New malware hijacks contact addresses to send phishing emails
A new Trojan horse malware gambit appears to be expanding into the healthcare sector, threatening to use an organization’s stored email addresses as a platform to send out seemingly legitimate phishing emails.
The innovative spear phishing emails are distributing Ursnif, a major banking Trojan. But the threat has been detected in multiple healthcare organizations and other industry sectors, says Jonathan Crowe of data security firm Barkly, which has issued an alert on a new attack.
“Ursnif is primarily known for targeting banks and finance, but lately it’s been expanding its reach,” Crowe says. “The nature of the email-hijacking of this attack also means any contacts a victim organization has stored in their email are at risk of being sent phishing emails with the malicious attachment, regardless of what industry they are in.”
For a healthcare organization, he adds, a successful infection can mean malicious emails being sent out to patients, partners and others, with the emails appearing as though they are coming directly from the healthcare organization.
For example, a patient may receive a reply to an email they sent to their doctor simply saying, “Please see attached and confirm.” Because the email appears to come from a healthcare organization with which the patient’s received treatment, “Who wouldn’t click on that attachment? It really elevates the risk of this attack,” Crowe says.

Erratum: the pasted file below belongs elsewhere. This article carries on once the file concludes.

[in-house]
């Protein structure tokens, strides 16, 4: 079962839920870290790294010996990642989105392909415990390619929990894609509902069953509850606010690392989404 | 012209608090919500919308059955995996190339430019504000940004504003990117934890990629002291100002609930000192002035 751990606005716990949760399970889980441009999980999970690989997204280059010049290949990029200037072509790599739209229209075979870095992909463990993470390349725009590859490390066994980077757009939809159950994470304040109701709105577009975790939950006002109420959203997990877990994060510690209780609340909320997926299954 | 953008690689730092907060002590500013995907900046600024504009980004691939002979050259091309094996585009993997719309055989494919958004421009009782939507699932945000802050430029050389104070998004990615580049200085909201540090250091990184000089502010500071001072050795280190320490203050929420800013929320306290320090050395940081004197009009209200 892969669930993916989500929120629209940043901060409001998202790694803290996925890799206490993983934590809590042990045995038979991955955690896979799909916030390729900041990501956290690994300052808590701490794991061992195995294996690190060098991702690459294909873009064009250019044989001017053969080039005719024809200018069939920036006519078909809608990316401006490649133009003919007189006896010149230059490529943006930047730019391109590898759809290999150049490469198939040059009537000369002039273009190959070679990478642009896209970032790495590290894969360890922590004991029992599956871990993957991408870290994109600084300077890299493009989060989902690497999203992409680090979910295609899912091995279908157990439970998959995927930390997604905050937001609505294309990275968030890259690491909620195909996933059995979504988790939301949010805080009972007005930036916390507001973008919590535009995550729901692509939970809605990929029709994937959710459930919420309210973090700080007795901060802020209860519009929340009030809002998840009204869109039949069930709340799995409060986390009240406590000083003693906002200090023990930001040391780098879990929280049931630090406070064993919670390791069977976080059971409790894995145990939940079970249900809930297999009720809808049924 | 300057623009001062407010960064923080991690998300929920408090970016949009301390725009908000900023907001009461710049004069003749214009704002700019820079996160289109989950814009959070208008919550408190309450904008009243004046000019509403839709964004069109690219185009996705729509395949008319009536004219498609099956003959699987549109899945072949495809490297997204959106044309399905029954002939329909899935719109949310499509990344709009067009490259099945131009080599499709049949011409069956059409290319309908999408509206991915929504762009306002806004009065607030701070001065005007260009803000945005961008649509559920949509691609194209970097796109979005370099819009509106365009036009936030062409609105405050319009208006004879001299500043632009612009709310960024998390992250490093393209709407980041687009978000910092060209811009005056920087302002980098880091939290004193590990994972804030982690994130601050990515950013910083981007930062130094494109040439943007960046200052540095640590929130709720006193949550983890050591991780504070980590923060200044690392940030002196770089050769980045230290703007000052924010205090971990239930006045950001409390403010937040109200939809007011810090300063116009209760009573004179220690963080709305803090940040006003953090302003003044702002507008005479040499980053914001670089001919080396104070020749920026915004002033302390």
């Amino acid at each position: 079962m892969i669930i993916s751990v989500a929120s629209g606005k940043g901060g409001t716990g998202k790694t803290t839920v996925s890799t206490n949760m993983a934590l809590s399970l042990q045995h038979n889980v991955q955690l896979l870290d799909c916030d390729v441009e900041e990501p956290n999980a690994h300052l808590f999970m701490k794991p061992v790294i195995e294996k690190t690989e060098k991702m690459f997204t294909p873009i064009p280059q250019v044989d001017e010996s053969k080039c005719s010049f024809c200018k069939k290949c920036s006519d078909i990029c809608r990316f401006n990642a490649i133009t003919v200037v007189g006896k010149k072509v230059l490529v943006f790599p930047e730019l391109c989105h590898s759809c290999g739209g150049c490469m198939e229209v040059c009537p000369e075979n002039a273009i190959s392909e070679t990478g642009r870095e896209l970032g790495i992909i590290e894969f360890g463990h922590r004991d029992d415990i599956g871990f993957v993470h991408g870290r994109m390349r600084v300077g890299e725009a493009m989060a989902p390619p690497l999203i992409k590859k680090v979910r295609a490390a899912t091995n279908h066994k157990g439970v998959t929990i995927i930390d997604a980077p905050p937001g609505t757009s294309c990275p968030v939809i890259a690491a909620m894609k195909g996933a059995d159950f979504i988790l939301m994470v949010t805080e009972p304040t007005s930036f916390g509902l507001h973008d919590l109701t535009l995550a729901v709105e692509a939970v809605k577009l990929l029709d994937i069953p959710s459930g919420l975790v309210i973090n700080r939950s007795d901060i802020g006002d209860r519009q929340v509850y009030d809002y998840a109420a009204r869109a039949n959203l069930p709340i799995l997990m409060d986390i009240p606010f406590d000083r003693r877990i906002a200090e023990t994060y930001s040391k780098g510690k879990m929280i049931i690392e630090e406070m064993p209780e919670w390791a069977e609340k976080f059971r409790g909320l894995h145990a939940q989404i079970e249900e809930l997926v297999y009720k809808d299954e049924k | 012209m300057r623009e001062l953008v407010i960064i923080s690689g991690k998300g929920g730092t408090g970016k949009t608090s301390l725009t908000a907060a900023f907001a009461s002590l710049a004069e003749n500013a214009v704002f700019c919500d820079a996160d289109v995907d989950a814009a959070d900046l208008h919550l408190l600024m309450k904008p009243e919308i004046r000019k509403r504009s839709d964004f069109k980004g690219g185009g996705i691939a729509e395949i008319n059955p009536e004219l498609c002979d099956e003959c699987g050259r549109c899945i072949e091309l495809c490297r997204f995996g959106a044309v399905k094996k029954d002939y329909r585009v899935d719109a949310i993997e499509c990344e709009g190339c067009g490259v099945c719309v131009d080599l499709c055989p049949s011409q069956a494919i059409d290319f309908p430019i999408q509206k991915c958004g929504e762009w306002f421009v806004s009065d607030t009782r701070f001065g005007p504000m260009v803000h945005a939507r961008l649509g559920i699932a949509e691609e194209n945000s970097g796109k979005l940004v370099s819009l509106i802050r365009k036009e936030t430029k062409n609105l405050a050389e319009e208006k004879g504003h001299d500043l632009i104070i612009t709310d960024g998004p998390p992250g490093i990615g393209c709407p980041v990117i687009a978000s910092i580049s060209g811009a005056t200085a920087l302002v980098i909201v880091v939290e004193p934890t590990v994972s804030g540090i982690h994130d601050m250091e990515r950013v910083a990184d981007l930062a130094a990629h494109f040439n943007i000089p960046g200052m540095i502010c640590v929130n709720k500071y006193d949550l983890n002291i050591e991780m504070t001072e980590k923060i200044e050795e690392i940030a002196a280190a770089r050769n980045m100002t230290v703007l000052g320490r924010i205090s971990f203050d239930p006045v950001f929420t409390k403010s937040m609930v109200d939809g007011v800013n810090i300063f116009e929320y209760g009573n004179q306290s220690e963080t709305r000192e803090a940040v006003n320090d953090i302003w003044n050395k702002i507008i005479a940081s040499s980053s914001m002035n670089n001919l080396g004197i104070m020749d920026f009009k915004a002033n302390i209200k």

At this time, the new variant of Ursnif has a very low detection rate among security products, according to Crowe, and attackers are replying to active email chains to spread the infection. “In one case, a Barkly user received what appeared a response to emails they had been exchanging with contacts at another organization. The new email looked like it was coming from another contact at that organization, who was replying to the previous messages that had been sent.”
In another case, a user opened an attachment, which was a Word document named “Request.doc” and followed instructions to enable macros, but Ursnif waits to launch the macro until the document is closed, then attempts to execute a code to download a malicious payload. In this case, Barkly blocked the attack before infection.
“By preventing the user from being infected, Barkly also prevented them from being turned into a new delivery vehicle for additional attacks, this time sent from their email account to their email contacts,” Crowe says.
The latest version of Ursnif delivered in spear phishing emails deletes copies of itself once executed, making it tougher to detect and analyze. More information is available here.